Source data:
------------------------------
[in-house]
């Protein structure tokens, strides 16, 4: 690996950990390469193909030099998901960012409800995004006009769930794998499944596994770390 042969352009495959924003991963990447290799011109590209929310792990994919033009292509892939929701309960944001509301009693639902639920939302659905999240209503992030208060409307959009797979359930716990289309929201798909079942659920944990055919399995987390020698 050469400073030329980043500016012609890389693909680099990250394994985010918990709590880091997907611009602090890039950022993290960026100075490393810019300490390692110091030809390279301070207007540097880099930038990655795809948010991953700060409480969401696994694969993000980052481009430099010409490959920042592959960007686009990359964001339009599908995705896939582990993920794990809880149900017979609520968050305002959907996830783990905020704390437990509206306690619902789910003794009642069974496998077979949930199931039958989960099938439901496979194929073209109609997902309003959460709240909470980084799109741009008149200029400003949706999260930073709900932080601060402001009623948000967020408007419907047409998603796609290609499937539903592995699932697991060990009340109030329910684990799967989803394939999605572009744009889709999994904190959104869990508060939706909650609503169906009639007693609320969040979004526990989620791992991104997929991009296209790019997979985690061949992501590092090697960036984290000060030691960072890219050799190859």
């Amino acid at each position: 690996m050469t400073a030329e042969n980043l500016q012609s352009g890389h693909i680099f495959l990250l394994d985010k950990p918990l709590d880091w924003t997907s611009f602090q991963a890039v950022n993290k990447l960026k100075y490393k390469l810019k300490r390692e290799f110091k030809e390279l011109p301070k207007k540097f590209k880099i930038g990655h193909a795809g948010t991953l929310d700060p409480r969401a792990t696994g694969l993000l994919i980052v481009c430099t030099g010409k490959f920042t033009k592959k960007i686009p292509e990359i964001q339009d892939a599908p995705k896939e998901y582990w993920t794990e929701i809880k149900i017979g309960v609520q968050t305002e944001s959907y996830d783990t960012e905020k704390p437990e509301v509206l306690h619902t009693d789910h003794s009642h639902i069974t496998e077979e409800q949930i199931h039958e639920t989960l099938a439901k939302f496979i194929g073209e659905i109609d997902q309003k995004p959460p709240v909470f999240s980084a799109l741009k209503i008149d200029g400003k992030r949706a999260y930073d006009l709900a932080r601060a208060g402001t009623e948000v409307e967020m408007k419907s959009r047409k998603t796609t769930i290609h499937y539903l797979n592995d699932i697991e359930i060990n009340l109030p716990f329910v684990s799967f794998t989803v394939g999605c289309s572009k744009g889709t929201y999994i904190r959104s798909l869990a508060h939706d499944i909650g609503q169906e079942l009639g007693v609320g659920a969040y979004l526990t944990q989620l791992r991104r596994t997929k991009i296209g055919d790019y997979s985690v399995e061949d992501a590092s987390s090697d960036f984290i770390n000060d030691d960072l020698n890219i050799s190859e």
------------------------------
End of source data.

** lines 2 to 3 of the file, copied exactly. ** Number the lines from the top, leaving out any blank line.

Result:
């Protein structure tokens, strides 16, 4: 690996950990390469193909030099998901960012409800995004006009769930794998499944596994770390 042969352009495959924003991963990447290799011109590209929310792990994919033009292509892939929701309960944001509301009693639902639920939302659905999240209503992030208060409307959009797979359930716990289309929201798909079942659920944990055919399995987390020698 050469400073030329980043500016012609890389693909680099990250394994985010918990709590880091997907611009602090890039950022993290960026100075490393810019300490390692110091030809390279301070207007540097880099930038990655795809948010991953700060409480969401696994694969993000980052481009430099010409490959920042592959960007686009990359964001339009599908995705896939582990993920794990809880149900017979609520968050305002959907996830783990905020704390437990509206306690619902789910003794009642069974496998077979949930199931039958989960099938439901496979194929073209109609997902309003959460709240909470980084799109741009008149200029400003949706999260930073709900932080601060402001009623948000967020408007419907047409998603796609290609499937539903592995699932697991060990009340109030329910684990799967989803394939999605572009744009889709999994904190959104869990508060939706909650609503169906009639007693609320969040979004526990989620791992991104997929991009296209790019997979985690061949992501590092090697960036984290000060030691960072890219050799190859």
């Amino acid at each position: 690996m050469t400073a030329e042969n980043l500016q012609s352009g890389h693909i680099f495959l990250l394994d985010k950990p918990l709590d880091w924003t997907s611009f602090q991963a890039v950022n993290k990447l960026k100075y490393k390469l810019k300490r390692e290799f110091k030809e390279l011109p301070k207007k540097f590209k880099i930038g990655h193909a795809g948010t991953l929310d700060p409480r969401a792990t696994g694969l993000l994919i980052v481009c430099t030099g010409k490959f920042t033009k592959k960007i686009p292509e990359i964001q339009d892939a599908p995705k896939e998901y582990w993920t794990e929701i809880k149900i017979g309960v609520q968050t305002e944001s959907y996830d783990t960012e905020k704390p437990e509301v509206l306690h619902t009693d789910h003794s009642h639902i069974t496998e077979e409800q949930i199931h039958e639920t989960l099938a439901k939302f496979i194929g073209e659905i109609d997902q309003k995004p959460p709240v909470f999240s980084a799109l741009k209503i008149d200029g400003k992030r949706a999260y930073d006009l709900a932080r601060a208060g402001t009623e948000v409307e967020m408007k419907s959009r047409k998603t796609t769930i290609h499937y539903l797979n592995d699932i697991e359930i060990n009340l109030p716990f329910v684990s799967f794998t989803v394939g999605c289309s572009k744009g889709t929201y999994i904190r959104s798909l869990a508060h939706d499944i909650g609503q169906e079942l009639g007693v609320g659920a969040y979004l526990t944990q989620l791992r991104r596994t997929k991009i296209g055919d790019y997979s985690v399995e061949d992501a590092s987390s090697d960036f984290i770390n000060d030691d960072l020698n890219i050799s190859e």